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- March. 24, 2011 -

Green Supply Chain News: Sometimes, the Greenest Ideas are Just Common Sense - and Obvious Money Savers


SuperValu Grocery Stores Make it Simple: Get more Stuff in Each Bag, Whether Paper or Plastic

By The Green Supply Chain Editorial Staff

The Green Supply
Chain Says:

This is an interesting story, and we'd ask this question: are there similar opportunities to put more stuff in a "bag" at your companies?

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For most companies, Green supply chain strategies are driven by the opportunities to save money much more than serving the environmental good. What often emerges is the recognition that there are many simple ideas that can both reduce costs and be good for the environment at the same time.

Case in point: Supervalu, the grocery retail and wholesale giant, has found it can save millions of dollars annually by reducing the number of plastic or traditional paper grocery bags it uses annually by simply putting more purchased products in each bag - or avoid using a bag at all.

Environmentalists maybe should have thought of this angle first before trying to ban plastic bags in some jurisdictions and arguing endlessly over which is more environmentally friendly, paper or plastic.

Supervalu is the parent company of such regional grocery chains as Albertsons, Jewel-Osco, Cub Food and others. In total, the company uses some 1.5 billion paper and plastic bags per year, at a cost of about 5 cents per bag for paper and 2 cents for plastic.

Supervalu has begun a rigorous training program that teaches it associates how to use fewer bags. While many chains offer largely cursory instruction in such techniques, Supervalu takes it very seriously. In addition to the basics of how to maximize space in a bag, "rules" include no double bagging, bans on putting larger items or items with handles in bags, and never asking "paper or plastic?" - it's plastic unless a customer specifically requests paper. It also has an above average focus on maximizing the full utilization of a bag's storage capacity.

Supervisors keep a close eye on baggers to make sure they are following the rules. While the stores will always comply with a customer's request, such as putting a gallon of milk in a plastic bag when requested, doing so without such a request will often result in a reprimand from a manager working the front end of the store.

Since mid-2009, Supervalu has been able to increase the average number of items per bag by 5%. That has reduced bag costs by $4-6 million annually, as the price for plastic bags especially has increased.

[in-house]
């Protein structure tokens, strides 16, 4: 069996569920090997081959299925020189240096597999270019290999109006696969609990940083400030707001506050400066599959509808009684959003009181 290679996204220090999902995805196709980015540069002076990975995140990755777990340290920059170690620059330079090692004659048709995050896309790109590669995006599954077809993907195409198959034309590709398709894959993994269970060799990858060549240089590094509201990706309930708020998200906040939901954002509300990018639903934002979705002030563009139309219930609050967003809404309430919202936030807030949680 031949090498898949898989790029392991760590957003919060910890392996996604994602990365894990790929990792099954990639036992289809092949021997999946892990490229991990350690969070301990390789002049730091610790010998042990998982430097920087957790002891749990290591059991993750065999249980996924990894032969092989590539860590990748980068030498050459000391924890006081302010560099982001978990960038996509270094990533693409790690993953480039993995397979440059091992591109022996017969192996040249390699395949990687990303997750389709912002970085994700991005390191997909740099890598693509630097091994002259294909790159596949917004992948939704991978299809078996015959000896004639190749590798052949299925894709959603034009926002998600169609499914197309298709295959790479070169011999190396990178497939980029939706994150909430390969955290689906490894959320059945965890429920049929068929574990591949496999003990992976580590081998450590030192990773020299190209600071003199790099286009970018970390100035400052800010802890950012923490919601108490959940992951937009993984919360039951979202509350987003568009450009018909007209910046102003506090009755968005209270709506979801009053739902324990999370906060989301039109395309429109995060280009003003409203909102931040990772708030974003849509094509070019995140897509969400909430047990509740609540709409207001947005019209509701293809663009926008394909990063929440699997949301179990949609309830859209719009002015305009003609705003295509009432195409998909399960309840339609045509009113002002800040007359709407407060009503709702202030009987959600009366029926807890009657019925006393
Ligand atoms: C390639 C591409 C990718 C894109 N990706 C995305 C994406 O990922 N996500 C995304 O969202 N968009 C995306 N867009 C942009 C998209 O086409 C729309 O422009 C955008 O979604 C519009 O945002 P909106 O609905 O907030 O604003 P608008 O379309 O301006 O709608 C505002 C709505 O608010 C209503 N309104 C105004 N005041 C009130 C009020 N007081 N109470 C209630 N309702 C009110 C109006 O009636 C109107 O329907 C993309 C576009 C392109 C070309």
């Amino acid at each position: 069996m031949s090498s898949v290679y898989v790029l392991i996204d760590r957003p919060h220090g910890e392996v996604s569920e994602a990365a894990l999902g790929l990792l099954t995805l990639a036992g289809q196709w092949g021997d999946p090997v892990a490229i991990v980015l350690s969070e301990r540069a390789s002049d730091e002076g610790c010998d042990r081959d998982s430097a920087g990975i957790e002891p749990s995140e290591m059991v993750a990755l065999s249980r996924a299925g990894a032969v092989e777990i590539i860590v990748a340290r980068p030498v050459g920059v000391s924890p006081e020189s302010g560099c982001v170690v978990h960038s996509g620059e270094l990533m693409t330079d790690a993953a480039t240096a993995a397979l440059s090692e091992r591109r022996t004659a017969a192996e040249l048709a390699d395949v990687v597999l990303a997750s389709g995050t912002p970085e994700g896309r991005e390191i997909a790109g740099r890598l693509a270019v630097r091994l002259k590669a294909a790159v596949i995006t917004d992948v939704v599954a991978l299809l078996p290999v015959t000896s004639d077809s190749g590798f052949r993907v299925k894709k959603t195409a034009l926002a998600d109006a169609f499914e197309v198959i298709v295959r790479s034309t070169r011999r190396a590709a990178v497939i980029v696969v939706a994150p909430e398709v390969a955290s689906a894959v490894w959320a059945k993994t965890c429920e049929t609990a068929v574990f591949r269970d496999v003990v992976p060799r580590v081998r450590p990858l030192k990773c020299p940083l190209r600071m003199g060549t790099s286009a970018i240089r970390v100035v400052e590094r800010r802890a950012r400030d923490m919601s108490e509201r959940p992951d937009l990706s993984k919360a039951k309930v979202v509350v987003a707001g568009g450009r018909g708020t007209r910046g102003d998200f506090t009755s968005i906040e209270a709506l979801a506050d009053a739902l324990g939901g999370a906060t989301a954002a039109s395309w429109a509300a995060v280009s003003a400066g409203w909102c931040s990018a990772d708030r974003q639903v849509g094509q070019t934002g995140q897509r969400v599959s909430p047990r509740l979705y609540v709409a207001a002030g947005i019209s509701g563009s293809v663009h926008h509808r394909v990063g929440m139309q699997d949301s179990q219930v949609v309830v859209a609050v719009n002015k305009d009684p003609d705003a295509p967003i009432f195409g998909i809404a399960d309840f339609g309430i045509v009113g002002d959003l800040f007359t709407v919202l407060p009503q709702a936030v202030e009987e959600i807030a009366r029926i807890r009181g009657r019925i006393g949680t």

Supervalu is a $40 billion giant, but has struggled recently as some of its customers migrate to more discount oriented grocers. Those savings are part of a comprehensive program to find ways to reduce costs that can be used to lower prices on the shelf and win back market share - and maybe even tout some Green progress as well.

The initiative started with an internal task force study formed in 2008. In addition to implementing the new guidelines and training programs, you have to love this slogan created by that group and targeted at baggers: "When you are done, add one."

Managers from a number of the company's grocery chains have a monthly conference call to review progress in reducing bag consumption. A 41-question quiz on bagging principles and policies is being rolled out to front end employees to assess and assure their knowledge. The monthly metrics meetings might change to weekly, the company says.

There is one exception to this, however. At Supervalu's deep discount Save-a-Lot chain, the policies are even more strict: customers must bring their own bags, or pay for any they use from the store. We'd guess that results in customers packing the bags pretty full as well.


This is an interesting story, and we'd ask this question: are there similar opportunities to put more stuff in a "bag" at your companies?


Are simple ideas to save costs while getting more Green often the best? Are there similar opportunities to "fill the bag fuller" in your company's operations? Let us know your thoughts at the Feedback button below. is now Twittering! Follow us at


Common sense indeed. Just look at transportation and freight costs for ANY company. If you optimize your trucks both ways by picking up returned goods from customers and/or goods from suppliers, you will get lower freight costs and a positive impact in the environment.

Agneta Lund

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